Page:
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Oakley Owens 3

Catch Me If You Can by Frank Abagnale SOAPStone
Claim with Textual Support Commentary
Speaker Frank Abagnale

The book is written as a
Behr seems incredibly biased against
Prohibition, looking past any intention
of good it may have had and heading
straight for the (admittedly obvious)
negativesOddly enough focusing solely
on the good in bootlegging heroes and
the corruption in the Harding
Occasion The Prohibition Era, its precursory
years, and its legacy; as well as the
myths surrounding them.

On January 16
, 1920, America
went dry. For the next thirteen
years, the Eighteenth amendment
prohibited the making, selling, or
transportation of intoxicating
liquors, heralding a new era of
crime and corruption on all levels of
society. Page 4.
The Jazz Age, as Ive always preferred to
call it, has always been my favorite point
in American history, but I never quite
understood the extent to which
corruption had spread throughout
America during those years. That this
book explains more than just the
eventful years it took place in, and also
addresses the years before and after,
helped me realize that this time period
was about a little bit more than good
times and jazz.
Audience People who wish to be informed
about an important era in American
history that is often romanticized.

Despite its almost risible collapse,
Prohibitions lessons are valuable
and have still not been learned by
many Page 5

Behr doesnt pull any punches about the
state of the government back then, but
also doesnt seem to be willing to
concede to any of the social
developments brought about by
Prohibitionthis can kind of alienate an
audience who came expecting to see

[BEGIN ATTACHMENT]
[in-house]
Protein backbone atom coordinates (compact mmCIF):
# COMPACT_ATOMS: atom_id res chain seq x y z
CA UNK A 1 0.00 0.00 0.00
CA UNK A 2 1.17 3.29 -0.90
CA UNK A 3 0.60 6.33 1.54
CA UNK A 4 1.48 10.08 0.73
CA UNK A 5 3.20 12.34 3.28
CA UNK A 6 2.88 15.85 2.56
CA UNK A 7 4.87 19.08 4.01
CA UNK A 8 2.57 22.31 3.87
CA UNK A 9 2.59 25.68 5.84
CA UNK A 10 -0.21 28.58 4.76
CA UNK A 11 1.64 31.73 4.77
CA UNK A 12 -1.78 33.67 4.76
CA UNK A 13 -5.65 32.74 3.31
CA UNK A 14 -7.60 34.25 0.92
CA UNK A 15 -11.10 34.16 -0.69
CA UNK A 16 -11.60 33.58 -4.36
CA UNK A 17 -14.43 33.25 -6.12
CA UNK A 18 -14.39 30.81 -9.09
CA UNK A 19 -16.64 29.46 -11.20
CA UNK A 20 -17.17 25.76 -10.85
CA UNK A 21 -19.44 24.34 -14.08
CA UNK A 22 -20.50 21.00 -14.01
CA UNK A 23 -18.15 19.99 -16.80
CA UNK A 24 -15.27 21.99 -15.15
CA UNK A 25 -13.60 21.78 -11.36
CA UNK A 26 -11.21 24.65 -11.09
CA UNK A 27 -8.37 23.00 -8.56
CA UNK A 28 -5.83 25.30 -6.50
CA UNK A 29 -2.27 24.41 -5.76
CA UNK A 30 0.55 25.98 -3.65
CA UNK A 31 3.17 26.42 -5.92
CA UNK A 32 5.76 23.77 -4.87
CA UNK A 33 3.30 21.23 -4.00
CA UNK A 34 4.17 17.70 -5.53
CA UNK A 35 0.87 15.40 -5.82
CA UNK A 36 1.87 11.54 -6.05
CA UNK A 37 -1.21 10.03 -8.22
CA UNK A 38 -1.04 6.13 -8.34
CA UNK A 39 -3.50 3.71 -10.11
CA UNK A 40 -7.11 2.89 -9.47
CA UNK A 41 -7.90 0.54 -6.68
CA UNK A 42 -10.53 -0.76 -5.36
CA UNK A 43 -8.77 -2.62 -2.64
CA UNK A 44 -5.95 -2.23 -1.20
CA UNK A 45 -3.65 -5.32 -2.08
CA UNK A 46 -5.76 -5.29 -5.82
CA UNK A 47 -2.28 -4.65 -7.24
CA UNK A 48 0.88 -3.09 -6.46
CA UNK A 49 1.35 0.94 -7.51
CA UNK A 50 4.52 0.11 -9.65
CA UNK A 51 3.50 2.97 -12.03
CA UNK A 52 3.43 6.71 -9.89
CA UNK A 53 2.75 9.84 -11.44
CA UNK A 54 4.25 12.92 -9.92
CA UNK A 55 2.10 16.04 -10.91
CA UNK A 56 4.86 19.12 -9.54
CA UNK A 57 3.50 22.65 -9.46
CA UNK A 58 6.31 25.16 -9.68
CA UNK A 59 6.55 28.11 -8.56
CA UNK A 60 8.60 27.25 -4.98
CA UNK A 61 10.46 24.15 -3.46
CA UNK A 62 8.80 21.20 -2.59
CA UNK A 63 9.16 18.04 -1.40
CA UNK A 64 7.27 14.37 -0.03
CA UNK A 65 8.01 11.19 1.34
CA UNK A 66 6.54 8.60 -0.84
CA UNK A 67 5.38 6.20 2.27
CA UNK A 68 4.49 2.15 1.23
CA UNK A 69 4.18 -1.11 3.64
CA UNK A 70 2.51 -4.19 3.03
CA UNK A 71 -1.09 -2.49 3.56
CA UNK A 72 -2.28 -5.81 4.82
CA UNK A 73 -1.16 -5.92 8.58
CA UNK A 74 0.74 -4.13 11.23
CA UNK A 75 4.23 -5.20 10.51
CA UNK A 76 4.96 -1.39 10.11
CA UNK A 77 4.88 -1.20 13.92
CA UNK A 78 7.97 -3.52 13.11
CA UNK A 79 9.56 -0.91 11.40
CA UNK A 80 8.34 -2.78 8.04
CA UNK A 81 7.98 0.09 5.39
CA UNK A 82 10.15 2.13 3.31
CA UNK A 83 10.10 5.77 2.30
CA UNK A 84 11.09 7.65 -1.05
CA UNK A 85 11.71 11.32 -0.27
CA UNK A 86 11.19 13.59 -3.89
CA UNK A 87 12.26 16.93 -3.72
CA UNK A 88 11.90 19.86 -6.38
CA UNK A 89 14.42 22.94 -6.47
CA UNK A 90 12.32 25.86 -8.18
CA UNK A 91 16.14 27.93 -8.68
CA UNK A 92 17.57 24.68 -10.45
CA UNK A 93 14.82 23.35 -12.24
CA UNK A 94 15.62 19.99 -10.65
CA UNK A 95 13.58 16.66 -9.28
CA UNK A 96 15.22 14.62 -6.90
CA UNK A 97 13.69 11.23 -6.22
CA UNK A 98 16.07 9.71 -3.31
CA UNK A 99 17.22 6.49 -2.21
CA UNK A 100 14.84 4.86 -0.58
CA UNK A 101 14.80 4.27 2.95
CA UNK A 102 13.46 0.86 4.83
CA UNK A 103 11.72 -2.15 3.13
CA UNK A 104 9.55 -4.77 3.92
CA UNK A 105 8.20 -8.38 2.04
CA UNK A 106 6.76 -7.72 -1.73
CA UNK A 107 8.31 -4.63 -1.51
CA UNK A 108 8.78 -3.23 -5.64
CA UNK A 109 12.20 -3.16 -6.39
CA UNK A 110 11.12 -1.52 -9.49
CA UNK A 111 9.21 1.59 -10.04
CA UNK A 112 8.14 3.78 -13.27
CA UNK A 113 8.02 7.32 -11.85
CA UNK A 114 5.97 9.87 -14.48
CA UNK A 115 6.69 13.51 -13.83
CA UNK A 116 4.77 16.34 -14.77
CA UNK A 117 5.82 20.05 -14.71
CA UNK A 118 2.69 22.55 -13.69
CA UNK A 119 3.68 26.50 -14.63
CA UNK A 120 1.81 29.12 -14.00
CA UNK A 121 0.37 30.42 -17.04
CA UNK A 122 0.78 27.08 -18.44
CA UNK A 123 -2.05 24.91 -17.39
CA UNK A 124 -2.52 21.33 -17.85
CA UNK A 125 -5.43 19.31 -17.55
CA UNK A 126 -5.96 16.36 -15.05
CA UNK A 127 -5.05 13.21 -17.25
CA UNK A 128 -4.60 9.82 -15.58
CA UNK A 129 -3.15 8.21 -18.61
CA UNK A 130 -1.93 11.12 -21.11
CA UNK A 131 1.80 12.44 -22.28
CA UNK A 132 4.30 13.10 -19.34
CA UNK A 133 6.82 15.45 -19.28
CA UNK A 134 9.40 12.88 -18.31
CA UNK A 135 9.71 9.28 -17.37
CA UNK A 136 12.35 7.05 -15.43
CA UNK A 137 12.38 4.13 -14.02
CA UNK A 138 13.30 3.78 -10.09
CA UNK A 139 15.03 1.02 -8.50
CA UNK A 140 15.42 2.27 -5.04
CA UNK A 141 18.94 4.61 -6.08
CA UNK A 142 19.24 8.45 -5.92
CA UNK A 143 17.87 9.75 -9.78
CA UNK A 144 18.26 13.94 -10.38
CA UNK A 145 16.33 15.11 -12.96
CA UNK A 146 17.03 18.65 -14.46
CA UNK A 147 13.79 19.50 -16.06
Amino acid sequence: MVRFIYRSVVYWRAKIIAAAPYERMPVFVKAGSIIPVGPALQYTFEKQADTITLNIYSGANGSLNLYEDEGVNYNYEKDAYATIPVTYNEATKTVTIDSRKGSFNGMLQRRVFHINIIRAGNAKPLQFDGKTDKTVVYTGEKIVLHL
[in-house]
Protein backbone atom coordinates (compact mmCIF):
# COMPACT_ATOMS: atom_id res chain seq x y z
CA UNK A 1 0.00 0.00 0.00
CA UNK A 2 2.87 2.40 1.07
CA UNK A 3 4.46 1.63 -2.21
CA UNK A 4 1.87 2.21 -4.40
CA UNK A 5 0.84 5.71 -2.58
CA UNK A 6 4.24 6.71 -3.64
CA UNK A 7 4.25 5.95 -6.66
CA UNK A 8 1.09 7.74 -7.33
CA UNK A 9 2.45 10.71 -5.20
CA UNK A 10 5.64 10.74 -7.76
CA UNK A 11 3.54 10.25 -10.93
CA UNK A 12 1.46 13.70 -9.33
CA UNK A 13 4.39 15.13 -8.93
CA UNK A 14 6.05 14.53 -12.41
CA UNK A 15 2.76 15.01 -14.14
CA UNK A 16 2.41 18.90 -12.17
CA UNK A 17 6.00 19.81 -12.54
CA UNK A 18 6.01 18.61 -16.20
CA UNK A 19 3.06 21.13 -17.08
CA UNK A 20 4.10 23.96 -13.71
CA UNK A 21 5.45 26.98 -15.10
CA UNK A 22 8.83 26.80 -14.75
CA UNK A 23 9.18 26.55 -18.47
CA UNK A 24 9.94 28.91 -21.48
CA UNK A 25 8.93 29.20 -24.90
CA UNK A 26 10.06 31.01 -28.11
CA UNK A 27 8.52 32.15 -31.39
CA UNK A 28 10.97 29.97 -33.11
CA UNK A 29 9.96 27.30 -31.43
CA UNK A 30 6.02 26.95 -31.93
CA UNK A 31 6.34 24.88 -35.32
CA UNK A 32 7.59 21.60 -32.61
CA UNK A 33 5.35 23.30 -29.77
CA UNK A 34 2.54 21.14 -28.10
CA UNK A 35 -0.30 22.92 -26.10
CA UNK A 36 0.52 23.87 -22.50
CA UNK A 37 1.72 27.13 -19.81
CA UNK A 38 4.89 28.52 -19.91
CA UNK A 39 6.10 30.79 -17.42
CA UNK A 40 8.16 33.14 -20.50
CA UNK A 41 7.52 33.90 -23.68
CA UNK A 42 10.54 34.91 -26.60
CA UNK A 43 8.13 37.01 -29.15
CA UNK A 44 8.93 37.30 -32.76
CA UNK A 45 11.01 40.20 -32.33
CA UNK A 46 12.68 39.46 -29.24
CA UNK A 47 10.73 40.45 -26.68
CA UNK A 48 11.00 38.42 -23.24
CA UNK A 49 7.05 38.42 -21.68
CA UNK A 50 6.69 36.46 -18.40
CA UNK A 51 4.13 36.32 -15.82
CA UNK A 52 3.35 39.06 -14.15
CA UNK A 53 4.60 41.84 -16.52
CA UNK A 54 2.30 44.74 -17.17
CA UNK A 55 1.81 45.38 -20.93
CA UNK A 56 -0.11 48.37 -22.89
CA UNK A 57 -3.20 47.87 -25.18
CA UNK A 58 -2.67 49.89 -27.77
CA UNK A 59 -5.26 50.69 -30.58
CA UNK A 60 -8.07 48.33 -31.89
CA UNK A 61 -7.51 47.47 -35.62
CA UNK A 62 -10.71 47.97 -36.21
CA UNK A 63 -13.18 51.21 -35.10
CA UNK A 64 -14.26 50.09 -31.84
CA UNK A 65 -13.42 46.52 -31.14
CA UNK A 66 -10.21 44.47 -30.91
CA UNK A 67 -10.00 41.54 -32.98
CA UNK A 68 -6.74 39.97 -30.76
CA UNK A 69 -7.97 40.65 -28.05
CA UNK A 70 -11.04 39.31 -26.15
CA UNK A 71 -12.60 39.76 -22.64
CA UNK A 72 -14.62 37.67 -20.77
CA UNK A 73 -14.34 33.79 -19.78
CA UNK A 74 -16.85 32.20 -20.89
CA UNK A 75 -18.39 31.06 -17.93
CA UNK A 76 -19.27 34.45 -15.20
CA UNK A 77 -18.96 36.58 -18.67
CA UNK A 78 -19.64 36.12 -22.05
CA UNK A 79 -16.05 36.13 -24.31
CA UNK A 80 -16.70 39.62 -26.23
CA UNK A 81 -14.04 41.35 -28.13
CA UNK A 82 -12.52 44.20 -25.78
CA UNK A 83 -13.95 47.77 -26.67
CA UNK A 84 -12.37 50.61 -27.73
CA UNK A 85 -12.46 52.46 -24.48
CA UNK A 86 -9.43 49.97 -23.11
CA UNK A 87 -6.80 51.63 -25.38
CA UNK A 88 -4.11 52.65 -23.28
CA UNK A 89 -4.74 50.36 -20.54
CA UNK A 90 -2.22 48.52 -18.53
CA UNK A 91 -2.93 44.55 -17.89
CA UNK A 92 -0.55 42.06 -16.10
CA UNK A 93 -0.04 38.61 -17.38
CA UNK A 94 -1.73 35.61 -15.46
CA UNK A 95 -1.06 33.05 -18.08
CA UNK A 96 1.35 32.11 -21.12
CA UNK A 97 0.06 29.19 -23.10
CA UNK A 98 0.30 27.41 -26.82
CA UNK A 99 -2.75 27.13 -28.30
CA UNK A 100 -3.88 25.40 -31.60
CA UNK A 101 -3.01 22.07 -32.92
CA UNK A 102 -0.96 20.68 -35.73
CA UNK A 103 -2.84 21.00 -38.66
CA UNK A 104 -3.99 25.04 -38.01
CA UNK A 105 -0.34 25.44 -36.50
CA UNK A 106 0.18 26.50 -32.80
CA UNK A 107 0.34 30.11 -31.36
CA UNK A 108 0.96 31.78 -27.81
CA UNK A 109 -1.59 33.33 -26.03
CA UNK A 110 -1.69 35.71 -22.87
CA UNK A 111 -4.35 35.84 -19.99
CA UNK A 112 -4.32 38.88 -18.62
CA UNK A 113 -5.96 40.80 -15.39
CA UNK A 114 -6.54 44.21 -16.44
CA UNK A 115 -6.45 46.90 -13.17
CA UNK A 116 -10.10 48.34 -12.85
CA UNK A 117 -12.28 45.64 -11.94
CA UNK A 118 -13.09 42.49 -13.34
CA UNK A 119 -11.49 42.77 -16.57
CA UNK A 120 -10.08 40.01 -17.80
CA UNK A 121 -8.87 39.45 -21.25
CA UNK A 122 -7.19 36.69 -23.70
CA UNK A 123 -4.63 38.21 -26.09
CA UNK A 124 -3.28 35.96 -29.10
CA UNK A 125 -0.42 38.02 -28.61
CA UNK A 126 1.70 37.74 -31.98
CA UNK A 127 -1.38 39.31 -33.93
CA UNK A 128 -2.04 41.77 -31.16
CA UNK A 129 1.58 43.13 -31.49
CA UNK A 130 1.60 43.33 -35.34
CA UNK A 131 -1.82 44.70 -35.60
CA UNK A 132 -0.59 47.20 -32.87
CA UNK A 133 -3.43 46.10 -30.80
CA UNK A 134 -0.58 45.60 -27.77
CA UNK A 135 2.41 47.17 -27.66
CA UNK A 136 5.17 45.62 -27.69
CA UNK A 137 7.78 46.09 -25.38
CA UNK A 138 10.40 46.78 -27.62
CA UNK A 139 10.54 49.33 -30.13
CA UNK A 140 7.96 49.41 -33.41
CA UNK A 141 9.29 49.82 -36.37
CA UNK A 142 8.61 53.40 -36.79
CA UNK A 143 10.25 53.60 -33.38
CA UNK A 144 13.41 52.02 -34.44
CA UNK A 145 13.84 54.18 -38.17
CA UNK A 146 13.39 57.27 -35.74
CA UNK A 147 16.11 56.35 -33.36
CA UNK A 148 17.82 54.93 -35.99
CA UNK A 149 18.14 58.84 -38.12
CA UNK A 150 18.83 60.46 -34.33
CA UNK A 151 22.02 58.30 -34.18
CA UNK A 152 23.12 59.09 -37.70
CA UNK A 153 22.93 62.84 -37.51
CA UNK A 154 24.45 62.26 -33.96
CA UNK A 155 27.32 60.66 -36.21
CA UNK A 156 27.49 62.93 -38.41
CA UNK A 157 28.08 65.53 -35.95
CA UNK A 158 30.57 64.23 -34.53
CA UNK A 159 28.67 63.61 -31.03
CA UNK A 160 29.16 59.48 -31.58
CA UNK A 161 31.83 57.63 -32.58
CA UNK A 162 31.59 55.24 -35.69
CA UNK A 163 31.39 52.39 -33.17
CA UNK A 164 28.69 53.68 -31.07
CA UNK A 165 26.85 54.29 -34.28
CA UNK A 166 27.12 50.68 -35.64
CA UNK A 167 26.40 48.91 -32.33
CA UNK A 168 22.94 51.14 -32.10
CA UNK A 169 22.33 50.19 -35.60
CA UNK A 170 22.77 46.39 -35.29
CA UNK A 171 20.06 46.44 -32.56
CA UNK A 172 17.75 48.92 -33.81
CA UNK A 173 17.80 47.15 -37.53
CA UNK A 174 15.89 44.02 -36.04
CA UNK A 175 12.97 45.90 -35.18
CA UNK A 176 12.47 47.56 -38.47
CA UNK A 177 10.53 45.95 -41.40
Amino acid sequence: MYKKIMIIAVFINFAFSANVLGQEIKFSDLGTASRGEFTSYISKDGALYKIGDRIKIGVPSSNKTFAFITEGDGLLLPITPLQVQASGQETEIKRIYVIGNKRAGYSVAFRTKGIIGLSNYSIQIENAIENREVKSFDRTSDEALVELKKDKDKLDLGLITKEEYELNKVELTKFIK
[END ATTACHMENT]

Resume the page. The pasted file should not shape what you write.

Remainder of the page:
both sides of the era back-to-back.
Purpose To address the many things about
Prohibition that we as Americans
attempted to disregard at the time
of its downfall.

the political immorality in high
places that allowed the lawbreakers
to flourish and that marked the
1920s in other ways has been
largely ignored or forgotten. Page
91 - 92
This interests meare there any other
points in American history we
romanticize that have yet to be brought
to light? It gets you thinking.
Subject Government corruption and those
who profited off of it during the

Prohibition was part of a far larger
scandal the scandal of the Harding
presidency, and the corruption it so
easily bred. Page 105

The book could have been simply called
The Harding Administration and Its
many Failures, at some points, because
it seems like Behr almost enjoys
pointing out that Harding was a weak
man not bad, just indecisive and
clueless. Although it does put some
insight into HOW the bootleggers did
what they did, its a bit heavy on
attacking him and his cabinet in some
Oakley Owens 3
Tone Forthright

His [Hardings] ineptitude could not
possibly be ignored, even by political
allies out to praise him
posthumously. Page 106

Almost certainly a homosexual,
Smith left his mothers company
only once in his life Page 109

Not surprisingly, the Hardings sex
life didnt last long. Page 107
Behr certainly does have a penchant for
punching you in the face with a fistful of
frankness, then pretending to offer you
an ice pack for your eye, only to reveal
that it was an elaborate ploy to get close
to you in order to punch you again.
While it seems as though hes
completely apathetic to those who
behaved commendably, keeping
mention of them to a minimum, hes
more than willing to let you know how
he feels about those he finds inept or